It is always important for defense counsel in New York to investigate closely the procedures used by police in making drug and contraband arrests in the aftermath of routine traffic stops. State and federal constitutional principles regarding search and seizure are important in that context. There may actually be little chance of finding and proving police irregularities in many traffic stop cases involving drug charges. However, the inquiry should nonetheless be made because there are always at least a small percentage of cases that are dismissed due to poor or improper police procedures.
In Long Island, the Suffolk County police recently arrested a man for impersonation and hiding drugs in his body after they stopped the man for what they called erratic driving. The patrol officer reported that he saw a man driving a minivan erratically on Sunrise Highway at about 2 p.m. on March 1. The officer asserts that the driver gave a false name.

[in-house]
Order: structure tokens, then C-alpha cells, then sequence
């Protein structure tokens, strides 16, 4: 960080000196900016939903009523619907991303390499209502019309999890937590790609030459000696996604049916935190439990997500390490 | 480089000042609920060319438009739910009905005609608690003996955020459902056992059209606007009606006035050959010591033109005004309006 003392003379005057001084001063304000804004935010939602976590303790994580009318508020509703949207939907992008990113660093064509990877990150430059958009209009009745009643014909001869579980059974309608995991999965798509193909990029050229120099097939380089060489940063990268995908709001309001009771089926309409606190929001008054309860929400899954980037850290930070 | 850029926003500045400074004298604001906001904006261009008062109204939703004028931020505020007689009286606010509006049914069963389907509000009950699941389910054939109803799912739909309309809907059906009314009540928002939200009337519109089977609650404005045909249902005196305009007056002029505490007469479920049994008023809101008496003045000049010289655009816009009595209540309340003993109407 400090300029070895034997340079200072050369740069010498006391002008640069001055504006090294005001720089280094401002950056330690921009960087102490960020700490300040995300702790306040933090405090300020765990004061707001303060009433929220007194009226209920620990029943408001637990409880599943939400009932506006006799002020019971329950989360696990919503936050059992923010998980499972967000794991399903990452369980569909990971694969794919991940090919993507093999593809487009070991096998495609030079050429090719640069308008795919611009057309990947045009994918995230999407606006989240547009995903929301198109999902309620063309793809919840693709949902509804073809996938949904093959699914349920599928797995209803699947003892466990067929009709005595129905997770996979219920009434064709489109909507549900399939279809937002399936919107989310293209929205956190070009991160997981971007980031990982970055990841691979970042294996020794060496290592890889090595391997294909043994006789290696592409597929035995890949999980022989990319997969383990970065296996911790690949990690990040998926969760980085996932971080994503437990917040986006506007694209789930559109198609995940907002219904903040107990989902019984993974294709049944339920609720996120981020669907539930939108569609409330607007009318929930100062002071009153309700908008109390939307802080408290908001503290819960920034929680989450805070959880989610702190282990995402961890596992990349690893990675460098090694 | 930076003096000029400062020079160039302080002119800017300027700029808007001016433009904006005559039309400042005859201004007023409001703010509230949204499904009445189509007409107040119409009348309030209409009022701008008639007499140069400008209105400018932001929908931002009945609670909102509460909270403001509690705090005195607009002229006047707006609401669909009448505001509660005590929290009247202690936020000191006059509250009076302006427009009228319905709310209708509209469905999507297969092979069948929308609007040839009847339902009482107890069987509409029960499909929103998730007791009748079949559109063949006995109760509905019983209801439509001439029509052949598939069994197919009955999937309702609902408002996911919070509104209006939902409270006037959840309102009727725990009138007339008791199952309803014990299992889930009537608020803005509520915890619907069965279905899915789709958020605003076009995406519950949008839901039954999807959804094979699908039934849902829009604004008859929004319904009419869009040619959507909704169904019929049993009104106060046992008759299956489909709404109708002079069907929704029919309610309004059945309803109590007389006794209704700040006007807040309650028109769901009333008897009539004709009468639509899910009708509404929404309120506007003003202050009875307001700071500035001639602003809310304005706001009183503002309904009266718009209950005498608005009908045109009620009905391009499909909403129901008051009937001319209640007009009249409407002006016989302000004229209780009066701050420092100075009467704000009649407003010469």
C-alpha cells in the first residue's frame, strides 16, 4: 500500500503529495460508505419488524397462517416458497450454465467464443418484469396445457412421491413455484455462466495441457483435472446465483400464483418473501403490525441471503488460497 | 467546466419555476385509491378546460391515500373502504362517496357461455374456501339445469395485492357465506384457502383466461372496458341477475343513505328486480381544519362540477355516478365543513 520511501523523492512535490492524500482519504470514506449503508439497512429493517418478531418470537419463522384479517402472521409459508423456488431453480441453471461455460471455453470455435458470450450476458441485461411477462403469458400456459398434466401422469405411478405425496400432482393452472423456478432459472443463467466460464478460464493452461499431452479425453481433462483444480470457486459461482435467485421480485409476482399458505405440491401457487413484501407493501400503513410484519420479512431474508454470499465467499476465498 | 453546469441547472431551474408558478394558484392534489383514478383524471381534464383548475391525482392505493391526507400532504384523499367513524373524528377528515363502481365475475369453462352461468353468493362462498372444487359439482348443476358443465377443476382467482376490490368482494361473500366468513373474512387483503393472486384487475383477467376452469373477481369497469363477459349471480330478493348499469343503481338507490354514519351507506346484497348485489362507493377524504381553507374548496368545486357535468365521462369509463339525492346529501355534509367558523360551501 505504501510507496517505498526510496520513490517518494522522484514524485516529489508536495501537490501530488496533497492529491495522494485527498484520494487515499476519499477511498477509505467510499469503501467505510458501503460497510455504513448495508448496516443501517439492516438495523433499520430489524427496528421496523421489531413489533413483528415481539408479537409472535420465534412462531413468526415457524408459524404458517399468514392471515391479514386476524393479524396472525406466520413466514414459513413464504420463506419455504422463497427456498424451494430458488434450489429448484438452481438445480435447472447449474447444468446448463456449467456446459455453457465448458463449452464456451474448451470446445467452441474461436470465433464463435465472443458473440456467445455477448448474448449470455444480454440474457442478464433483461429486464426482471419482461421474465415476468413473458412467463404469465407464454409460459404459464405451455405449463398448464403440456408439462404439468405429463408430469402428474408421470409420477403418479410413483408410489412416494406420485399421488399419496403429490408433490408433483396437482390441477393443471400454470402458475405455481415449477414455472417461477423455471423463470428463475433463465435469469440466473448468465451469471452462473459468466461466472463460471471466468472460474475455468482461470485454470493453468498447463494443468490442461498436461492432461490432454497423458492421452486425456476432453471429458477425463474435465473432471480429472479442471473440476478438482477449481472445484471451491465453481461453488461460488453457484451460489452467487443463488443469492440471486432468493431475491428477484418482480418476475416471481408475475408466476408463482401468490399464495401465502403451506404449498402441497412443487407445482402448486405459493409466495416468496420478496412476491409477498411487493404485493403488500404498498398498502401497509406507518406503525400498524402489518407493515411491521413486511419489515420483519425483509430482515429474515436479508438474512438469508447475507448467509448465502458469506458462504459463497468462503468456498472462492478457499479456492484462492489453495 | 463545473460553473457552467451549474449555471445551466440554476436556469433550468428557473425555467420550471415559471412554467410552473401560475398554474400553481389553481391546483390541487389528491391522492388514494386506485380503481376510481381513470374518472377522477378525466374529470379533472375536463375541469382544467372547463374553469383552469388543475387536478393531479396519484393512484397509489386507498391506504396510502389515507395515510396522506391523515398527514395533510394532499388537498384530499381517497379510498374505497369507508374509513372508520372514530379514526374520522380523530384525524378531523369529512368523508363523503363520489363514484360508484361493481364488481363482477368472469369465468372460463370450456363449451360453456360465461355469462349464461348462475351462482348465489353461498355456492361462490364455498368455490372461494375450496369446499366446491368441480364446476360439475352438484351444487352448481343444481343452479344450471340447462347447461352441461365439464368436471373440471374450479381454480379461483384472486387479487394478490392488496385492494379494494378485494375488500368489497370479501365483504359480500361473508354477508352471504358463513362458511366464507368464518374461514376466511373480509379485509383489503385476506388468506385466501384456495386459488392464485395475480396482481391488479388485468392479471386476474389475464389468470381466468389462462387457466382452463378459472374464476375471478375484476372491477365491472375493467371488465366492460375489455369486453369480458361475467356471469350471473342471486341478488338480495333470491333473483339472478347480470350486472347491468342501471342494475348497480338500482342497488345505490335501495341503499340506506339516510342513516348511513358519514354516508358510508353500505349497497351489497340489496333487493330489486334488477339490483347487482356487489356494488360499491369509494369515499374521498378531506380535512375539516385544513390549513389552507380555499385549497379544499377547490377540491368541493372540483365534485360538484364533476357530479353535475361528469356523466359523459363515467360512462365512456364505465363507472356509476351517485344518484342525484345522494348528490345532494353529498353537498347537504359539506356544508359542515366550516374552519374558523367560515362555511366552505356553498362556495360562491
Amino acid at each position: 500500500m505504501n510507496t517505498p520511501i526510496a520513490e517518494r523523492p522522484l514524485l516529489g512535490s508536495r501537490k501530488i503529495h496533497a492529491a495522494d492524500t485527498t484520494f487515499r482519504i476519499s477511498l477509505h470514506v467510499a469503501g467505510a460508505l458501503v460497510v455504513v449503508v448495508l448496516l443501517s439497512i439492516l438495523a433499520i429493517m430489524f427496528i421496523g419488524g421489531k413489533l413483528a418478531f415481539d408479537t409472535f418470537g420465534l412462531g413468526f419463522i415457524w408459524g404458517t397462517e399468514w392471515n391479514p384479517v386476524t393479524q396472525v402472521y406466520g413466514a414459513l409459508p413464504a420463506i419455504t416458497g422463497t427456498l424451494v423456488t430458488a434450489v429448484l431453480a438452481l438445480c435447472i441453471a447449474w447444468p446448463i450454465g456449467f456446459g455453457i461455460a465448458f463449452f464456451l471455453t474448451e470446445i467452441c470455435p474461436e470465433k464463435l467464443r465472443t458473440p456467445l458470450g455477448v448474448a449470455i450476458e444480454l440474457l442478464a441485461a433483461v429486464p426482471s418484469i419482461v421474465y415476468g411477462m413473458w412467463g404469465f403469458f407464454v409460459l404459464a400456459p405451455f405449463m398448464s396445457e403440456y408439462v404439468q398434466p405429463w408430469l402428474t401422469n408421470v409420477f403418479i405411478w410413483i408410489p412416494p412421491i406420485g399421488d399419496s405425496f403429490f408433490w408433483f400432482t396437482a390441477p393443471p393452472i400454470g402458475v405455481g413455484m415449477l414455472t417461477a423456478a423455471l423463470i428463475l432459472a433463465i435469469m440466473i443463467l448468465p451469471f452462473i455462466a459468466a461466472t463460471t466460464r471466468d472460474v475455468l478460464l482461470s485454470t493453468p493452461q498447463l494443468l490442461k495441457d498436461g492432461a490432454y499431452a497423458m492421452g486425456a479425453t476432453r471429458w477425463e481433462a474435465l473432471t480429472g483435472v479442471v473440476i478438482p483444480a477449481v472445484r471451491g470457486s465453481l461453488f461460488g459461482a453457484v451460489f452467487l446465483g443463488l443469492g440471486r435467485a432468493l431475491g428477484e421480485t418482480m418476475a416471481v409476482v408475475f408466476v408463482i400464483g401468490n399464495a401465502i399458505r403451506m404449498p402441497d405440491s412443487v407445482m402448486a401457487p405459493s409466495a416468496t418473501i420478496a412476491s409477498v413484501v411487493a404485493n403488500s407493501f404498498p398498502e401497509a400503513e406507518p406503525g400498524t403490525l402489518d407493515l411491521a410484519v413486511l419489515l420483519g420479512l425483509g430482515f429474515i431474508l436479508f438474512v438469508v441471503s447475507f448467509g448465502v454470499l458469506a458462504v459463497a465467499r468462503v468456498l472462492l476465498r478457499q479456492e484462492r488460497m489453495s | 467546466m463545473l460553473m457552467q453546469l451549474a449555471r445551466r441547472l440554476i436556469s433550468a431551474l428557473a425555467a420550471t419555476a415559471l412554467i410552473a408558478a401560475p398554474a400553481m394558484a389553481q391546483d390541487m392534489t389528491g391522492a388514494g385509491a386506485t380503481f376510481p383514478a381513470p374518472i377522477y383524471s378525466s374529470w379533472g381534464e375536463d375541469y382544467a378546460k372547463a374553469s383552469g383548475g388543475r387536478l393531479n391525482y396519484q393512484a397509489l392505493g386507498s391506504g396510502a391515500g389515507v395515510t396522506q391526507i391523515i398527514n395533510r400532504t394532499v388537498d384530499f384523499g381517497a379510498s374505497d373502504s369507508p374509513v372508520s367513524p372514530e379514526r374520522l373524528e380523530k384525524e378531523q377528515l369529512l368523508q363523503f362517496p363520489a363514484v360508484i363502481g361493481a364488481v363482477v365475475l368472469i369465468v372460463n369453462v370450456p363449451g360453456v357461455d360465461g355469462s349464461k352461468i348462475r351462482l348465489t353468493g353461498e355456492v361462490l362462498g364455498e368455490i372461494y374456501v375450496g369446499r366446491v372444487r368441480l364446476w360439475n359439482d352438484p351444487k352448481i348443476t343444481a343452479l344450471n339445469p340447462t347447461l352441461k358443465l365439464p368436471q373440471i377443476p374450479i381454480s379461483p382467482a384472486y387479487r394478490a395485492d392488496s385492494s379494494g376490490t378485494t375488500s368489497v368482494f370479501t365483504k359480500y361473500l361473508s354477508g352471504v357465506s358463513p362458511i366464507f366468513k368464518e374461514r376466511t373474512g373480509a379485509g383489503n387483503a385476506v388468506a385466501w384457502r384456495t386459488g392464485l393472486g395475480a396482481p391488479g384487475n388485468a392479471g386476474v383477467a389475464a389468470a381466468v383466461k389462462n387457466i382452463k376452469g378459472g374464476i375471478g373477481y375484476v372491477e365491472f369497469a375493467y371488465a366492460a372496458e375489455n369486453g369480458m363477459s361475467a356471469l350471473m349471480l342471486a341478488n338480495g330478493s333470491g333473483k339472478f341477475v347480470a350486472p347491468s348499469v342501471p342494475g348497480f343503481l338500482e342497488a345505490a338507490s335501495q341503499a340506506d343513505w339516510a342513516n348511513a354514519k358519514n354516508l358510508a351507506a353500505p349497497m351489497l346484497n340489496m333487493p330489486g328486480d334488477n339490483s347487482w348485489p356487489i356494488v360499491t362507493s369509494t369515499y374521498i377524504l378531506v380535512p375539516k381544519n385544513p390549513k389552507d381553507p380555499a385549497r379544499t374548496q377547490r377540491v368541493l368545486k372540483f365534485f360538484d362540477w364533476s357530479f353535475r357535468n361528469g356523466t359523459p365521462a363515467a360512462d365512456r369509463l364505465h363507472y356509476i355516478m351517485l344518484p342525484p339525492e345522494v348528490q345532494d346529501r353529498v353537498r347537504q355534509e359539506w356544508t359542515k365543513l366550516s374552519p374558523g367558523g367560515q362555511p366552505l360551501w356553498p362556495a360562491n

He checked the name, and alleges that the person actually driving the car had his driver’s license suspended 41 times over 11 different dates. There is no indication of the reason for those suspensions. The officer also alleges that he saw marijuana in plain view within the van. Under the law of search and seizure, the observation of contraband in plain view establishes further grounds to conduct a search of the person and the vehicle.
However, at the police station the officer reported finding quantities of heroin and cocaine on the man’s person. Defense counsel will likely want to investigate in detail the sequence of events from beginning to end to determine whether the officer followed proper protocol, and whether his version of events will hold up under scrutiny. It seems that the observation of marijuana in plain view may have been an all too convenient license, which gave the officer the power to search the man and the vehicle. That may have been a perfectly legitimate observation by the officer, but the story contains enough inconsistencies that it should be at least rigorously tested pursuant to New York law prior to determining whether a viable defense to the drug charges exists.
Source: longisland.com, “Man Arrested for Criminal Impersonation and Hiding Drugs within Body“, Mar. 1, 2015